Jew­ish Text

Mishkan T’Fi­lah: A Reform Siddur

Elyse D. Frish­man, ed.
  • Review
By – March 9, 2012

A recent study found that the younger gen­er­a­tion of Reform Jews was more com­fort­able with Jew­ish rit­u­al than their elders. The new Reform prayer book, Mishkan T’filah, speaks to this trend. Every gen­er­a­tion needs to cre­ate its own prayer book to express, in its own idiom, its unique rela­tion­ship with God. This vol­ume is addressed to those liv­ing at the begin­ning of the 21st cen­tu­ry and reflects the desires of cler­gy and laypeo­ple ded­i­cat­ed to includ­ing more Hebrew; meet­ing the needs of a diverse pop­u­la­tion; hav­ing a clear and unclut­tered pre­sen­ta­tion, and increas­ing the use of tra­di­tion­al, as well as new, litur­gy. It reflects the val­ues of this gen­er­a­tion: the desire to be polyvo­cal” rather than uni­vo­cal and the need to retain choice as a pri­ma­ry ele­ment while at the same time attempt­ing to cre­ate one community. 

Gates of Prayer, pub­lished in 1975, stands as a tes­ta­ment to a time in which per­son­al choice was the oper­a­tive prin­ci­ple. Rab­bis and prayer lead­ers were free to select, for exam­ple, from among ten Sab­bath evening ser­vices or six Sab­bath morn­ing ser­vices. By con­trast, Mishkan T’filah offers only two options for evening and morn­ing — and nei­ther of these two reflects the excep­tion­al­ly wide range of the­ol­o­gy present in Gates of Prayer. 

Of prime impor­tance in the new sid­dur is the val­ue of inclu­sive­ness. First of all, the translit­er­a­tion of every prayer is for­mat­ted direct­ly oppo­site the Hebrew, with the trans­la­tion placed under­neath both. The sheer increase in quan­ti­ty of Hebrew stands in stark con­trast to the Union Prayer Book and Gates of Prayer. The fact that this vol­ume opens only in the Hebrew direc­tion is a fur­ther indi­ca­tion of the grow­ing pri­ma­cy of Hebrew in the Reform move­ment. Sec­ond, wor­ship­pers who do not know how to read Hebrew can turn to the translit­er­a­tion of every prayer, where ver­bal recita­tion, singing, or silent wor­ship is avail­able to all. Third, in order to bal­ance the pri­ma­ry sta­tus accord­ed to the text in either Hebrew or its translit­er­a­tion or trans­la­tion, the fac­ing page strives to pro­vide mod­ern mean­ing and pos­si­ble appli­ca­tions to the clas­sic texts. The trans­la­tions are often not lit­er­al and the fac­ing page is a wel­come expan­sion of the Read­ings and Spe­cial Themes sec­tions of Gates of Prayer and are, in fact, more appro­pri­ate­ly locat­ed here.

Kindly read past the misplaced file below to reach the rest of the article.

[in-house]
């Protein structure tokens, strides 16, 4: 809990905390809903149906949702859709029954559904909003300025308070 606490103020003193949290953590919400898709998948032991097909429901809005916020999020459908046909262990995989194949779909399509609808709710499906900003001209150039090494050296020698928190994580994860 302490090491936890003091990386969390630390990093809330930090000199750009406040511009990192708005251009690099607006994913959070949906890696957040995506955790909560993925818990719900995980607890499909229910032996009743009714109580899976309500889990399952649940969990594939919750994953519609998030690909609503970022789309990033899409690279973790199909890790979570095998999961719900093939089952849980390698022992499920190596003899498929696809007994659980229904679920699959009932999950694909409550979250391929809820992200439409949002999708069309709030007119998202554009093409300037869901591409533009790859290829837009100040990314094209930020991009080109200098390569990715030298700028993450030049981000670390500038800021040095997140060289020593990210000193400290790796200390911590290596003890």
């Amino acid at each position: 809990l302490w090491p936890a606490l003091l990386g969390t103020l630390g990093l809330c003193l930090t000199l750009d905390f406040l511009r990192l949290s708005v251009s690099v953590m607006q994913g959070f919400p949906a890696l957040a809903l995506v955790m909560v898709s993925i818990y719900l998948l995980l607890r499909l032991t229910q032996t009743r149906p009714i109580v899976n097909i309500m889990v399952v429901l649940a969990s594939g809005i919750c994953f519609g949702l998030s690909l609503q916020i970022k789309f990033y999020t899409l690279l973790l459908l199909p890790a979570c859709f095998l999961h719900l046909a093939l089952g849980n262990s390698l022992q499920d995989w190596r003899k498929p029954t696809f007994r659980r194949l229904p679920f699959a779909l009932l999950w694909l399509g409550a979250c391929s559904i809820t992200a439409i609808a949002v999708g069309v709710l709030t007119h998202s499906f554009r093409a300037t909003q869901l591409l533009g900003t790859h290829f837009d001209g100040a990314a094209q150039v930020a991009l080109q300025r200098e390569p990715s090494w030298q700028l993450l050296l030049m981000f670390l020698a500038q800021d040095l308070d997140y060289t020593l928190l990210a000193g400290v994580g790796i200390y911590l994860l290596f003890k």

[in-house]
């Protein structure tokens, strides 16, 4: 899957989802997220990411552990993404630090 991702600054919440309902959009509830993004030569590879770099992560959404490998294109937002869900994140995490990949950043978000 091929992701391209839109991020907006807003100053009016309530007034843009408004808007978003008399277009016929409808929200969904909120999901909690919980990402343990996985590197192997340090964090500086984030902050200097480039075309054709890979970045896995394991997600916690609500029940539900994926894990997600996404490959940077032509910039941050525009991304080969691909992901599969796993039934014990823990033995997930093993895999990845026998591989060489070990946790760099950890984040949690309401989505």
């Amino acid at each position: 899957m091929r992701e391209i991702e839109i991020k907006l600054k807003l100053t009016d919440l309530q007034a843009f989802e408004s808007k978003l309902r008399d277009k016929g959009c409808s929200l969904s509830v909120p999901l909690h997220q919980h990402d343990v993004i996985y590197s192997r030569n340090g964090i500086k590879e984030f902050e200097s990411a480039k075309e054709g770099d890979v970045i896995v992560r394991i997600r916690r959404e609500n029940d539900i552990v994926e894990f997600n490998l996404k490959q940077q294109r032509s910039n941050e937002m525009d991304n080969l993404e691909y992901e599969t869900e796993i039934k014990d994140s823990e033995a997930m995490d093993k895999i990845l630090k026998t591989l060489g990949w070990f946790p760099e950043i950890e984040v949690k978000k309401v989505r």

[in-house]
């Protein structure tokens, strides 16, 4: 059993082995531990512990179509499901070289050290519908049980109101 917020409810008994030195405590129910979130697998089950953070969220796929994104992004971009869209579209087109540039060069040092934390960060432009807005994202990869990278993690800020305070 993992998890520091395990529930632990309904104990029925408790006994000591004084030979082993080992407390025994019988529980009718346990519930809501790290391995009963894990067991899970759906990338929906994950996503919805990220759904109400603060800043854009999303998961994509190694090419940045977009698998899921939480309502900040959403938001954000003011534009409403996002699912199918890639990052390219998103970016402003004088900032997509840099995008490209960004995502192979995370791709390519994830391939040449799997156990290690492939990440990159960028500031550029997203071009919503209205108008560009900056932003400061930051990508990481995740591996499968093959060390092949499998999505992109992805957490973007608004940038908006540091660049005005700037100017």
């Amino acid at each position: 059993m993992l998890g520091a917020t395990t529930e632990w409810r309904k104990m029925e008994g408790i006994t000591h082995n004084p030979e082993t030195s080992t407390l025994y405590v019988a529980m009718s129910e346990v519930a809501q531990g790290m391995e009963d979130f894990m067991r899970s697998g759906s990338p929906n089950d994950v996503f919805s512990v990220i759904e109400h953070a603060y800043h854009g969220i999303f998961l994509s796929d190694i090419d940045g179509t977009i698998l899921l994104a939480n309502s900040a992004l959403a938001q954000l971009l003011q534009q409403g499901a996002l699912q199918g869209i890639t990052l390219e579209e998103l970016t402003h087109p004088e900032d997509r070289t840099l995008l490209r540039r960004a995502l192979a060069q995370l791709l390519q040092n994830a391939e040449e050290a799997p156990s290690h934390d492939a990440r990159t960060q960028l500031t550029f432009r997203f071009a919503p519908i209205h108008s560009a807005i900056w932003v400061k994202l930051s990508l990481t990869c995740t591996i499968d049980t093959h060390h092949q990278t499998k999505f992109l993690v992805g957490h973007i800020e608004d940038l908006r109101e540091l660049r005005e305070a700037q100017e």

As for lay­out and for­mat, the sid­dur, while heavy to hold, is all encom­pass­ing, includ­ing Shab­bat, week­day, fes­ti­val, and sacred occa­sions, as well as home and syn­a­gogue obser­vances, mak­ing it a more com­pre­hen­sive sin­gle vol­ume than the Gates” series. Each indi­vid­ual prayer is by and large restrict­ed to one page. There is a nice effort made to bal­ance the ten­sion between what is con­stant and repeat­ed in each ser­vice with the desire to bring some­thing fresh to its expres­sion. This is accom­plished with the Shma, for exam­ple, by lay­ing out the prayer in a half-cir­cle over two pages in each ser­vice in which it is recit­ed, repeat­ing some ele­ments and adding new ones. To make the ser­vice slight­ly eas­i­er to fol­low, each page has mar­gin notes con­tain­ing the order of that par­tic­u­lar ser­vice with the loca­tion in boldface. 

Regard­ing the text itself, there is much that is new in Mishkan T’filah that was absent in Gates of Prayer (and cer­tain­ly in the Union Prayer Book). The inclu­sion, for exam­ple, of reviv­ing that which is dead,’ albeit in paren­the­ses to giv­ing life to all,’ stands as a rather promi­nent return to the ancient text. More star­tling is the inclu­sion of the Ten Com­mand­ments, reflect­ing a return to an ancient prac­tice aban­doned for gen­er­a­tions. The fram­ing of the Yom HaShoah, Yom Ha’atzmaut, Chanukah, and Purim ser­vices as litur­gi­cal inser­tions is in keep­ing with the intent of the bless­ings. The wel­come addi­tion of the Sephardic greet­ing, May God be with you,” and the con­gre­ga­tion­al response May God bless you,” is won­der­ful. Some prayers con­tin­ue to be omit­ted, for exam­ple, the sec­ond para­graph of the Shma, while oth­ers, such as the intro­duc­tion to the priest­ly bless­ing, are modified. 

Undoubt­ed­ly, some will cri­tique the deci­sion to offer two ser­vices rather than one. Oth­ers might object that the font is too mod­ern, or that the attri­bu­tions should have been list­ed with the read­ings rather than at the end. The sheer weight might be dif­fi­cult for some, but the desire to pro­vide a com­plete ser­vice rather than requir­ing wor­ship­pers to con­tin­u­ous­ly turn pages to skip was the result, I am sure, of exten­sive delib­er­a­tion and con­scious choice. 

I wish the authors had focused a bit more on how each prayer works rather than only on what it means. Texts such as ma tovu’ are respons­es to often hid­den ques­tions of iden­ti­ty, feel­ing, and emo­tion. Per­haps a com­pan­ion essay — beyond those pro­vid­ed in the intro­duc­tion and on the Union for Reform Judaism’s web­site— might con­tribute to under­stand­ing why cer­tain choic­es were made. 

Evo­lu­tion from Union Prayer Book to Gates of Prayer to Mishkan T’filah is obvi­ous sim­ply from the titles of the three Reform prayer books: from Eng­lish to Hebrew, from uni­ty to choice, and a pro­gres­sion from a prayer book to a siddur. 

Yash­er kochachem! 

Note: The review­er is a mem­ber of the CCAR and of the com­mit­tee of the Rab­bini­cal Assem­bly, which is cre­at­ing a new mah­zor for the Con­ser­v­a­tive movement.

Stu­art Kel­man is the Found­ing Rab­bi of Con­gre­ga­tion Netiv­ot Shalom in Berke­ley, CA and the Dean of the Gam­liel Institute.

Discussion Questions